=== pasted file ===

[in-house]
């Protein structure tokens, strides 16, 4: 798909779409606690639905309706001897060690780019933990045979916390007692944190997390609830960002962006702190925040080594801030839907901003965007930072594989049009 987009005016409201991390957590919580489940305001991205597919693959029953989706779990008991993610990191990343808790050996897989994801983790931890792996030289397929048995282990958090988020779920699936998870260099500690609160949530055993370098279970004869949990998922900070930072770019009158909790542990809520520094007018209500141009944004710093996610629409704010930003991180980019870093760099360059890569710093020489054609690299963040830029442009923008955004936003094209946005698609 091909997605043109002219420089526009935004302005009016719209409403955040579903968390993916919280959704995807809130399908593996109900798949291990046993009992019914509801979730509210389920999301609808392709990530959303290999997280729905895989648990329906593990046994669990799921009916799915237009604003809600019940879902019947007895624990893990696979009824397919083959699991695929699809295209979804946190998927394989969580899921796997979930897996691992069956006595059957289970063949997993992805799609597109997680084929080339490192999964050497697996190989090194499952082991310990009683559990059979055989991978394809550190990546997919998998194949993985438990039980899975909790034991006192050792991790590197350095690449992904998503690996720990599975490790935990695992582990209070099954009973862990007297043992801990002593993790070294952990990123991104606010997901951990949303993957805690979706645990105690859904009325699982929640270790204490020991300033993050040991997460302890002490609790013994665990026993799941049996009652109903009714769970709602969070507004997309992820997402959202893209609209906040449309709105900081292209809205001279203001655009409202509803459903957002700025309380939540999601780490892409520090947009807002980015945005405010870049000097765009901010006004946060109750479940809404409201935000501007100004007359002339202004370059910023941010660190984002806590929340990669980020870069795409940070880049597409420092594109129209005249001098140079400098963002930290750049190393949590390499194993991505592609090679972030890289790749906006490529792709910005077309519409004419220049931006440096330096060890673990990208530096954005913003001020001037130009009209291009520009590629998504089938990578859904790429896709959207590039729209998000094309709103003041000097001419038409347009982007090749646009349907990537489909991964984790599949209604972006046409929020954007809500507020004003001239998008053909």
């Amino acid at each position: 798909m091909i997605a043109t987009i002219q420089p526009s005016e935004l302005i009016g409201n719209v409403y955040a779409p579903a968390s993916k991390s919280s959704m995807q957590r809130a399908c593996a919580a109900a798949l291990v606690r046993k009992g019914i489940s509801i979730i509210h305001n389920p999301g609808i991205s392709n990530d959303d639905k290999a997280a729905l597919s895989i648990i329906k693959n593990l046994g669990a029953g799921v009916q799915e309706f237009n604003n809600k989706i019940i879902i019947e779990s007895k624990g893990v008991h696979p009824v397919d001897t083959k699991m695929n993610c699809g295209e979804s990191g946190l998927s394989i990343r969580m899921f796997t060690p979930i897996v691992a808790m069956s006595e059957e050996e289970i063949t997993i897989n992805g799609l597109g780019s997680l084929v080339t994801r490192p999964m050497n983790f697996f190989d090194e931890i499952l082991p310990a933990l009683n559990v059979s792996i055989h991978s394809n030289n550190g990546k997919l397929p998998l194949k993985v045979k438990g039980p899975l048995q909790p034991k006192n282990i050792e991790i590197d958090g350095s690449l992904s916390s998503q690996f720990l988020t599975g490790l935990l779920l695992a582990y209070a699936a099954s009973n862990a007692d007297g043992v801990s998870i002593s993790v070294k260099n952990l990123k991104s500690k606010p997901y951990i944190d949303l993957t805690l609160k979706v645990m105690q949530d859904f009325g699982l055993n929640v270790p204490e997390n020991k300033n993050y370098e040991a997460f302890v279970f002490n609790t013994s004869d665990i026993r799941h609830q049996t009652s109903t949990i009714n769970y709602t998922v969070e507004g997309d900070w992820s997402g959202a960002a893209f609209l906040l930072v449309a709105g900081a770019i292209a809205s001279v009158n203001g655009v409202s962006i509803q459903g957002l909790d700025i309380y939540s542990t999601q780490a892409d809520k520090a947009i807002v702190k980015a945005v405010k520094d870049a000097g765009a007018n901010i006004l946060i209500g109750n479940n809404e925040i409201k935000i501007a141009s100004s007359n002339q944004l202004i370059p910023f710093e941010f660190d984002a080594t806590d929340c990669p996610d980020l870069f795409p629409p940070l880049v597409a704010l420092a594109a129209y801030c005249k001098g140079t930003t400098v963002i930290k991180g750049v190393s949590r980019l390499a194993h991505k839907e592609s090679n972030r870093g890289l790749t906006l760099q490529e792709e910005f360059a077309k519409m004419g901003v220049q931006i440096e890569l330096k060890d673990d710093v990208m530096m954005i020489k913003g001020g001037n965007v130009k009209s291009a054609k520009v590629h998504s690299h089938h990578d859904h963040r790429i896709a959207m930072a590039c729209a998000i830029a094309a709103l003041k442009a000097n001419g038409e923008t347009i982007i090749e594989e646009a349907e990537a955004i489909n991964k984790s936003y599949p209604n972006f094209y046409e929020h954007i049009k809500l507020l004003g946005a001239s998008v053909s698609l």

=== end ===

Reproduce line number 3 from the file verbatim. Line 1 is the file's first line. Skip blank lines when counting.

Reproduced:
């Amino acid at each position: 798909m091909i997605a043109t987009i002219q420089p526009s005016e935004l302005i009016g409201n719209v409403y955040a779409p579903a968390s993916k991390s919280s959704m995807q957590r809130a399908c593996a919580a109900a798949l291990v606690r046993k009992g019914i489940s509801i979730i509210h305001n389920p999301g609808i991205s392709n990530d959303d639905k290999a997280a729905l597919s895989i648990i329906k693959n593990l046994g669990a029953g799921v009916q799915e309706f237009n604003n809600k989706i019940i879902i019947e779990s007895k624990g893990v008991h696979p009824v397919d001897t083959k699991m695929n993610c699809g295209e979804s990191g946190l998927s394989i990343r969580m899921f796997t060690p979930i897996v691992a808790m069956s006595e059957e050996e289970i063949t997993i897989n992805g799609l597109g780019s997680l084929v080339t994801r490192p999964m050497n983790f697996f190989d090194e931890i499952l082991p310990a933990l009683n559990v059979s792996i055989h991978s394809n030289n550190g990546k997919l397929p998998l194949k993985v045979k438990g039980p899975l048995q909790p034991k006192n282990i050792e991790i590197d958090g350095s690449l992904s916390s998503q690996f720990l988020t599975g490790l935990l779920l695992a582990y209070a699936a099954s009973n862990a007692d007297g043992v801990s998870i002593s993790v070294k260099n952990l990123k991104s500690k606010p997901y951990i944190d949303l993957t805690l609160k979706v645990m105690q949530d859904f009325g699982l055993n929640v270790p204490e997390n020991k300033n993050y370098e040991a997460f302890v279970f002490n609790t013994s004869d665990i026993r799941h609830q049996t009652s109903t949990i009714n769970y709602t998922v969070e507004g997309d900070w992820s997402g959202a960002a893209f609209l906040l930072v449309a709105g900081a770019i292209a809205s001279v009158n203001g655009v409202s962006i509803q459903g957002l909790d700025i309380y939540s542990t999601q780490a892409d809520k520090a947009i807002v702190k980015a945005v405010k520094d870049a000097g765009a007018n901010i006004l946060i209500g109750n479940n809404e925040i409201k935000i501007a141009s100004s007359n002339q944004l202004i370059p910023f710093e941010f660190d984002a080594t806590d929340c990669p996610d980020l870069f795409p629409p940070l880049v597409a704010l420092a594109a129209y801030c005249k001098g140079t930003t400098v963002i930290k991180g750049v190393s949590r980019l390499a194993h991505k839907e592609s090679n972030r870093g890289l790749t906006l760099q490529e792709e910005f360059a077309k519409m004419g901003v220049q931006i440096e890569l330096k060890d673990d710093v990208m530096m954005i020489k913003g001020g001037n965007v130009k009209s291009a054609k520009v590629h998504s690299h089938h990578d859904h963040r790429i896709a959207m930072a590039c729209a998000i830029a094309a709103l003041k442009a000097n001419g038409e923008t347009i982007i090749e594989e646009a349907e990537a955004i489909n991964k984790s936003y599949p209604n972006f094209y046409e929020h954007i049009k809500l507020l004003g946005a001239s998008v053909s698609l």